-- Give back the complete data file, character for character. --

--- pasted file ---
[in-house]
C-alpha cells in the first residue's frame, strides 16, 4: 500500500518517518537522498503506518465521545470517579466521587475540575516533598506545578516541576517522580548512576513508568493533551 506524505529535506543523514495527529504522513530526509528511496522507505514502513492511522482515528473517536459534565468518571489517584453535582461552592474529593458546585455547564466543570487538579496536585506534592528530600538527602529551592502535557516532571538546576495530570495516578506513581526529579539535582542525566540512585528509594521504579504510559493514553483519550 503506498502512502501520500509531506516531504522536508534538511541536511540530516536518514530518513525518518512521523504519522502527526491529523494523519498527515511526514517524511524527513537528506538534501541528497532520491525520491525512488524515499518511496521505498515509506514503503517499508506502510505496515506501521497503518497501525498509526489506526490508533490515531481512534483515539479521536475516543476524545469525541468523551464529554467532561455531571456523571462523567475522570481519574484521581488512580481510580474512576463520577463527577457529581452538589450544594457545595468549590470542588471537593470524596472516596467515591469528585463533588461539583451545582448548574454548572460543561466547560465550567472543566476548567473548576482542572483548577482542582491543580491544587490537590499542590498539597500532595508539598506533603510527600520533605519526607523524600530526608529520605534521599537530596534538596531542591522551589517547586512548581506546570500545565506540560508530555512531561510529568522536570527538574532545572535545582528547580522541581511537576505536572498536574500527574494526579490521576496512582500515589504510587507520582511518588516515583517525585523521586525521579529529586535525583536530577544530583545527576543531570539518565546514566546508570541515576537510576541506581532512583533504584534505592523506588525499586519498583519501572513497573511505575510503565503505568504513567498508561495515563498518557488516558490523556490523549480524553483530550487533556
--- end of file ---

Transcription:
[in-house]
C-alpha cells in the first residue's frame, strides 16, 4: 500500500518517518537522498503506518465521545470517579466521587475540575516533598506545578516541576517522580548512576513508568493533551 506524505529535506543523514495527529504522513530526509528511496522507505514502513492511522482515528473517536459534565468518571489517584453535582461552592474529593458546585455547564466543570487538579496536585506534592528530600538527602529551592502535557516532571538546576495530570495516578506513581526529579539535582542525566540512585528509594521504579504510559493514553483519550 503506498502512502501520500509531506516531504522536508534538511541536511540530516536518514530518513525518518512521523504519522502527526491529523494523519498527515511526514517524511524527513537528506538534501541528497532520491525520491525512488524515499518511496521505498515509506514503503517499508506502510505496515506501521497503518497501525498509526489506526490508533490515531481512534483515539479521536475516543476524545469525541468523551464529554467532561455531571456523571462523567475522570481519574484521581488512580481510580474512576463520577463527577457529581452538589450544594457545595468549590470542588471537593470524596472516596467515591469528585463533588461539583451545582448548574454548572460543561466547560465550567472543566476548567473548576482542572483548577482542582491543580491544587490537590499542590498539597500532595508539598506533603510527600520533605519526607523524600530526608529520605534521599537530596534538596531542591522551589517547586512548581506546570500545565506540560508530555512531561510529568522536570527538574532545572535545582528547580522541581511537576505536572498536574500527574494526579490521576496512582500515589504510587507520582511518588516515583517525585523521586525521579529529586535525583536530577544530583545527576543531570539518565546514566546508570541515576537510576541506581532512583533504584534505592523506588525499586519498583519501572513497573511505575510503565503505568504513567498508561495515563498518557488516558490523556490523549480524553483530550487533556